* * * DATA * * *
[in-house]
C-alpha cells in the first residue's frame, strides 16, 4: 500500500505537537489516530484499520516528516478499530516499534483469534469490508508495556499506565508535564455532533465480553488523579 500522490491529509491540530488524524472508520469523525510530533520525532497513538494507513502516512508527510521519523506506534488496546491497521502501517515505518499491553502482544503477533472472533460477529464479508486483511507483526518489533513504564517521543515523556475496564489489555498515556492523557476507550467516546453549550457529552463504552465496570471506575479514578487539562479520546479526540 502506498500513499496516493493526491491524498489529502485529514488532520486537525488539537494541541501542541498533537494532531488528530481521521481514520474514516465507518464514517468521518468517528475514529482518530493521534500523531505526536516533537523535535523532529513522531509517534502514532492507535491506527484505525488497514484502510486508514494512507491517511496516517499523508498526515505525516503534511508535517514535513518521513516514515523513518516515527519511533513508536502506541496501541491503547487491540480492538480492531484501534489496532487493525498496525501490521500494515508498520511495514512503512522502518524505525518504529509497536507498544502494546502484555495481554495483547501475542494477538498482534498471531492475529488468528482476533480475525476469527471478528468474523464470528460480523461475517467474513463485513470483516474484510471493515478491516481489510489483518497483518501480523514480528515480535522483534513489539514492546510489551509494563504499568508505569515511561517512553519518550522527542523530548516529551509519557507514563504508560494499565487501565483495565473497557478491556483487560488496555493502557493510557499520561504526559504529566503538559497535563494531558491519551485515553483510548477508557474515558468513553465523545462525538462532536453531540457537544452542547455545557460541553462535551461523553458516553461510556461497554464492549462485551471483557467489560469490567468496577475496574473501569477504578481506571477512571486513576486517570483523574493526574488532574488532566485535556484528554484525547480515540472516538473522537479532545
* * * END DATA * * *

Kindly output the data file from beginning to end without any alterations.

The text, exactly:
[in-house]
C-alpha cells in the first residue's frame, strides 16, 4: 500500500505537537489516530484499520516528516478499530516499534483469534469490508508495556499506565508535564455532533465480553488523579 500522490491529509491540530488524524472508520469523525510530533520525532497513538494507513502516512508527510521519523506506534488496546491497521502501517515505518499491553502482544503477533472472533460477529464479508486483511507483526518489533513504564517521543515523556475496564489489555498515556492523557476507550467516546453549550457529552463504552465496570471506575479514578487539562479520546479526540 502506498500513499496516493493526491491524498489529502485529514488532520486537525488539537494541541501542541498533537494532531488528530481521521481514520474514516465507518464514517468521518468517528475514529482518530493521534500523531505526536516533537523535535523532529513522531509517534502514532492507535491506527484505525488497514484502510486508514494512507491517511496516517499523508498526515505525516503534511508535517514535513518521513516514515523513518516515527519511533513508536502506541496501541491503547487491540480492538480492531484501534489496532487493525498496525501490521500494515508498520511495514512503512522502518524505525518504529509497536507498544502494546502484555495481554495483547501475542494477538498482534498471531492475529488468528482476533480475525476469527471478528468474523464470528460480523461475517467474513463485513470483516474484510471493515478491516481489510489483518497483518501480523514480528515480535522483534513489539514492546510489551509494563504499568508505569515511561517512553519518550522527542523530548516529551509519557507514563504508560494499565487501565483495565473497557478491556483487560488496555493502557493510557499520561504526559504529566503538559497535563494531558491519551485515553483510548477508557474515558468513553465523545462525538462532536453531540457537544452542547455545557460541553462535551461523553458516553461510556461497554464492549462485551471483557467489560469490567468496577475496574473501569477504578481506571477512571486513576486517570483523574493526574488532574488532566485535556484528554484525547480515540472516538473522537479532545